Judging an individual’s character can be a hugely challenging exercise. Even seasoned individuals can get this wrong. I am reminded of that PSC scholar on a teaching scholarship who was charged last year for producing child pornography while studying at York University. A few meetings and interviews are definitely not be enough to suss out what motivates a person and why he or she chooses the path of opposition politics. The stakes are equally high when it comes to selecting candidates and members for the Workers’ Party.

So on what basis do we renew the party? Nothing reveals how interested a person is in ordinary Singaporeans like a splash in the deep end of the pool. At the Workers’ Party, new members are exposed to one or two public engagement opportunities very early on to suss out how comfortable they are dealing with ordinary Singaporeans. These include selling the party newsletter, the Hammer at hawker centres or going on house-visits to assigned HDB blocks. Younger members can expect to volunteer with the party’s youth wing, and getting involved with their activities.

One key trait the Workers’ Party looks for in a prospective member is if he or she is a people-person. This trait usually manifests itself most readily at 12 o’clock, in the heat of the afternoon where a member of the public is challenging a prospective recruit for the party’s position on a policy matter, like the lack of a freedom of information law in Singapore and what the Workers’ Party is going to do about it. Now, being a new volunteer, this challenge may be a bridge too far for some, and perhaps even the best of us. Some may get defensive and fudge the issue, or show-off his or her knowledge of the matter queried, effectively going over the head of the resident in his or her reply. The prospects that the Workers’ Party are more likely to keep tabs on are those that politely share with the resident that he or she is not sure of the matter at hand but will find out and return to the resident with a reply, or those that are able to synthesise the issue quickly before providing the resident with an answer any layman would understand.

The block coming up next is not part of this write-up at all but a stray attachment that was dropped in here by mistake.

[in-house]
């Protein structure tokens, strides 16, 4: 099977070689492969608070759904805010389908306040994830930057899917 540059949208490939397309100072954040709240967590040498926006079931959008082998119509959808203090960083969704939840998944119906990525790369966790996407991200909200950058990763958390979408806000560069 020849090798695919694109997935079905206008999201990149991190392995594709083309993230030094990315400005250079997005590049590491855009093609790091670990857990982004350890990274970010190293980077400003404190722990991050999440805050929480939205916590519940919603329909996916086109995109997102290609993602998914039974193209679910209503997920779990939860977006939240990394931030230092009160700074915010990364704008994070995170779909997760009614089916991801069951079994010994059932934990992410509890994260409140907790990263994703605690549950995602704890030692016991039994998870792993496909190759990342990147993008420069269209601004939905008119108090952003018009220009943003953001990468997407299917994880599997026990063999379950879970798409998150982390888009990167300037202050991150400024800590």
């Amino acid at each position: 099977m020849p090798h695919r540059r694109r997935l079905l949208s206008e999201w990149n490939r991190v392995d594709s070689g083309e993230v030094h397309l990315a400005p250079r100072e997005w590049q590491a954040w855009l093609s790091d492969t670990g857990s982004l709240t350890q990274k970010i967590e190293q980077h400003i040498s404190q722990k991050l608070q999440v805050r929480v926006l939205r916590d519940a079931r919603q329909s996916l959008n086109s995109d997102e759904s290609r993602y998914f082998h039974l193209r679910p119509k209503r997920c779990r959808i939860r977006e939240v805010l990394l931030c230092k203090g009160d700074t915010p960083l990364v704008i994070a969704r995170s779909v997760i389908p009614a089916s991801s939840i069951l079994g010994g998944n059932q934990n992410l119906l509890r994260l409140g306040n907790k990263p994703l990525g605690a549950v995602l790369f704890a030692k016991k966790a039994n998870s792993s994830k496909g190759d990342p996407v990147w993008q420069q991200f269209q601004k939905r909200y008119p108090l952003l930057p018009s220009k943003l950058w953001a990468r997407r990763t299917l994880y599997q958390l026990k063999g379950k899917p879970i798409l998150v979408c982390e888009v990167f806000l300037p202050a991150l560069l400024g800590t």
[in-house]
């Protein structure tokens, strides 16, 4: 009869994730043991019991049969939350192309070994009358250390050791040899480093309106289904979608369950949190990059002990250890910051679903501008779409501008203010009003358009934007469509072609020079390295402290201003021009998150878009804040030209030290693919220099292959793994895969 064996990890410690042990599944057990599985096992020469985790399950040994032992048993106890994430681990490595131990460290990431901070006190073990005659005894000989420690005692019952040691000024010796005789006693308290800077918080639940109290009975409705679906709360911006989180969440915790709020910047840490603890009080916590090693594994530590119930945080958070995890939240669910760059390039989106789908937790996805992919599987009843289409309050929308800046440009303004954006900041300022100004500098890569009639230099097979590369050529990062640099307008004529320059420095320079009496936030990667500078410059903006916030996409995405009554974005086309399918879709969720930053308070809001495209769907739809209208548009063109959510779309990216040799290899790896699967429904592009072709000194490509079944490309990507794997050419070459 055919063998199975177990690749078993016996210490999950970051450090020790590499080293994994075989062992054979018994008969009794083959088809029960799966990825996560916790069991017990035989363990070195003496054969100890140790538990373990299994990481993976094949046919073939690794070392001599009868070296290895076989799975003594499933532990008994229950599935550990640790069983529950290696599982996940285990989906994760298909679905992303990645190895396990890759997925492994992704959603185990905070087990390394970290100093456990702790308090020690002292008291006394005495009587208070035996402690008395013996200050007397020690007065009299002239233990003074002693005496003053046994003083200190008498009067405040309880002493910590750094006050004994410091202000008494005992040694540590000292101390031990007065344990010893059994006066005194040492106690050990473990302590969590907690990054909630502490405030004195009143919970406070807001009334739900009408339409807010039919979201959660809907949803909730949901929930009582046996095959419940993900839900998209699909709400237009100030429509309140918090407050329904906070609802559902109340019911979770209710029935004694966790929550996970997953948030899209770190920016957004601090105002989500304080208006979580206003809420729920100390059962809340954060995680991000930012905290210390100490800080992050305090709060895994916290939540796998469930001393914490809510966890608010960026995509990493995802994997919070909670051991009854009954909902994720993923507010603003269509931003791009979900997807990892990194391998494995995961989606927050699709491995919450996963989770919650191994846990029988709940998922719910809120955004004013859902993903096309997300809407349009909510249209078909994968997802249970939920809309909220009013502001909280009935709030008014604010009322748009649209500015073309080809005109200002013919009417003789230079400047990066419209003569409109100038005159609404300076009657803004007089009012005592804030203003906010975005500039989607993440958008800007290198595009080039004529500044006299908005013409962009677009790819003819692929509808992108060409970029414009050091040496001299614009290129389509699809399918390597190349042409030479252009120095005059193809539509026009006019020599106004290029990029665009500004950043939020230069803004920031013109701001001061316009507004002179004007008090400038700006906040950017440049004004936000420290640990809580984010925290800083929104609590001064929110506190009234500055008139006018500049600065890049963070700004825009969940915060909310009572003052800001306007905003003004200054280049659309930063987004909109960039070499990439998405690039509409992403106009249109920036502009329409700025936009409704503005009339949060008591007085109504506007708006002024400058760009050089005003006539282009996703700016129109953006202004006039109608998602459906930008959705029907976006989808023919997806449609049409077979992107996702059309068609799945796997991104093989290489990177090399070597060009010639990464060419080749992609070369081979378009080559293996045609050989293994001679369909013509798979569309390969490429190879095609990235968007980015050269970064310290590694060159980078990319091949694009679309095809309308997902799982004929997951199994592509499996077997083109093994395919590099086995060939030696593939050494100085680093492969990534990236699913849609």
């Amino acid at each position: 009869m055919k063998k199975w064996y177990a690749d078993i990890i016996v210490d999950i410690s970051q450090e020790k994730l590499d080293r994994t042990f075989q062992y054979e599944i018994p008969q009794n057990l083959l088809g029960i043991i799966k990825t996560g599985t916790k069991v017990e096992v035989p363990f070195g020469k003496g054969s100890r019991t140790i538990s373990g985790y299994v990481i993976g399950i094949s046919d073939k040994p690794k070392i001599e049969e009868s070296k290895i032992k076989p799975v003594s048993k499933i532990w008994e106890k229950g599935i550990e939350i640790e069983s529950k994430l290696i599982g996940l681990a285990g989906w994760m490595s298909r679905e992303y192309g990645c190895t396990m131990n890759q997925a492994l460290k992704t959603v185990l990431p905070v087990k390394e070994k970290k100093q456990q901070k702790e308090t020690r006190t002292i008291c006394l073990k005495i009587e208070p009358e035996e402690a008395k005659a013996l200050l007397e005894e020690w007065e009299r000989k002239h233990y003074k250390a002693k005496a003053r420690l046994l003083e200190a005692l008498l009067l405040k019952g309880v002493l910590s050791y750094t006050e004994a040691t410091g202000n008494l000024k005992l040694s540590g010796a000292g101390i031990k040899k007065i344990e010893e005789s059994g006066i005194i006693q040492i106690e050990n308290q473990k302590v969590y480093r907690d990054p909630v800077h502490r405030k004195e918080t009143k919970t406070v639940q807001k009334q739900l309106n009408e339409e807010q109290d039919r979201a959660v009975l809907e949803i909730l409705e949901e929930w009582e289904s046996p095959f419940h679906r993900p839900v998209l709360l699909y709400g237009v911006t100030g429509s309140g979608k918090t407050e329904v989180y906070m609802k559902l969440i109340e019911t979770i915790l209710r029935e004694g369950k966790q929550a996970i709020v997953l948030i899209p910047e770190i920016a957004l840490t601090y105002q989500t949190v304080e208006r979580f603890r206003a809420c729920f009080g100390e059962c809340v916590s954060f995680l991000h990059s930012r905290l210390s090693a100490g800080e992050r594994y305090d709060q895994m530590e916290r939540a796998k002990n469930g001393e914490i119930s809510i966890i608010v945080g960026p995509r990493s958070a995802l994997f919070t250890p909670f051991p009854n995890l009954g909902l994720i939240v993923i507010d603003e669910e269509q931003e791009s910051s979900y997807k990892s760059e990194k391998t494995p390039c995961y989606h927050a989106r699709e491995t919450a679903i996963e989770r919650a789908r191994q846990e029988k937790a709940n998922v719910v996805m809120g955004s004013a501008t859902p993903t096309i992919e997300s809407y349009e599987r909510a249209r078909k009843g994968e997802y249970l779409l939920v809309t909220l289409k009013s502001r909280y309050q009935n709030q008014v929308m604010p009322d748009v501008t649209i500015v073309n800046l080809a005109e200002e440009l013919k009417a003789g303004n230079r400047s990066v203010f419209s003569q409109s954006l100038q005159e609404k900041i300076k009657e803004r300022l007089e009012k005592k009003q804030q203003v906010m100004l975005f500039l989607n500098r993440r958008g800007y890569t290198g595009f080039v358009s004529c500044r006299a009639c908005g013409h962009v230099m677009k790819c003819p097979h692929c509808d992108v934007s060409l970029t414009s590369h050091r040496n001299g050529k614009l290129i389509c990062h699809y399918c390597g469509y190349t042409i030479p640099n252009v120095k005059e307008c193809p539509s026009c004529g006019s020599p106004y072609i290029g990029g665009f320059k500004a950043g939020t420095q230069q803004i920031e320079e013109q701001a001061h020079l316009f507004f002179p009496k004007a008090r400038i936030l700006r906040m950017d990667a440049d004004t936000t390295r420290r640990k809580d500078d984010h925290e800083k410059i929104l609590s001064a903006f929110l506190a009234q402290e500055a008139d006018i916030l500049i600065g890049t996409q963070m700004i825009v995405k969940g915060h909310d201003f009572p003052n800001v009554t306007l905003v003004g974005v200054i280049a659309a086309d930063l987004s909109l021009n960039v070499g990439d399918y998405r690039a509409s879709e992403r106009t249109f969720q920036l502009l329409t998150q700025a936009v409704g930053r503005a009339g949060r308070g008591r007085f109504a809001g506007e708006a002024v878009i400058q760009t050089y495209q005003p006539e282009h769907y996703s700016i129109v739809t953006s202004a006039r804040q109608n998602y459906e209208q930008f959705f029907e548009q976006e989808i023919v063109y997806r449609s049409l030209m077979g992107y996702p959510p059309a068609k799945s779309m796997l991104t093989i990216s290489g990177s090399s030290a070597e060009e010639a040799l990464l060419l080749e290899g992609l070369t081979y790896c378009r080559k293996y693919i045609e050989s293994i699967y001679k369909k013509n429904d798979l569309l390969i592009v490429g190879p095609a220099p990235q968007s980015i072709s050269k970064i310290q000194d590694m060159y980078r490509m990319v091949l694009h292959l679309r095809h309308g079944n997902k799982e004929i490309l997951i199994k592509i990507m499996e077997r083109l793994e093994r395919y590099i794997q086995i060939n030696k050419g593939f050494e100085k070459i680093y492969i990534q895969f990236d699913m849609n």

Now, in the comfort of this air-conditioned room, some of us may feel up to the task. But let me assure you, after a couple of hours of walking and constant engagement with residents, a person’s true inclinations usually begin to unveil themselves, and quite readily I might add. This may not happen immediately, but after a couple of months, a fairly reliable composite assessment of that new Workers’ Party member is likely to surface. The impatient, the arrogant, and those that dismiss others quickly, people with a chip on their shoulders and individuals with hidden agendas quickly find themselves feeling very uncomfortable, as they come to realise that joining the fight under the Workers’ Party is not a walk in the park. Members who join with an agenda in mind quickly realise, as Abraham Lincoln was popularly quoted as saying, “You can fool some people all of the time, and all the people some of the time, but you cannot fool all the people all the time.”

To conclude, party renewal means nothing if it means bringing poor prospects into our ranks. But it is also important to remember that not every new member in the Workers’ Party is a front-end party member. The worst kept-secret in the Workers’ Party is the existence of a solid and dependable bunch of members and volunteers who work the back-end, and who recognise that the Workers’ Party chain is only as strong as its weakest link. They are the unsung heroes, those who join the party with no other aim and or ambition, but to contribute towards building a more democratic, equal and just Singapore. For renewal is a meaningless word if the Worker’s Party evolves into a party that does not have the pulse of ordinary Singaporeans.

Written by singapore 2025

10/07/2011 at 8:20 pm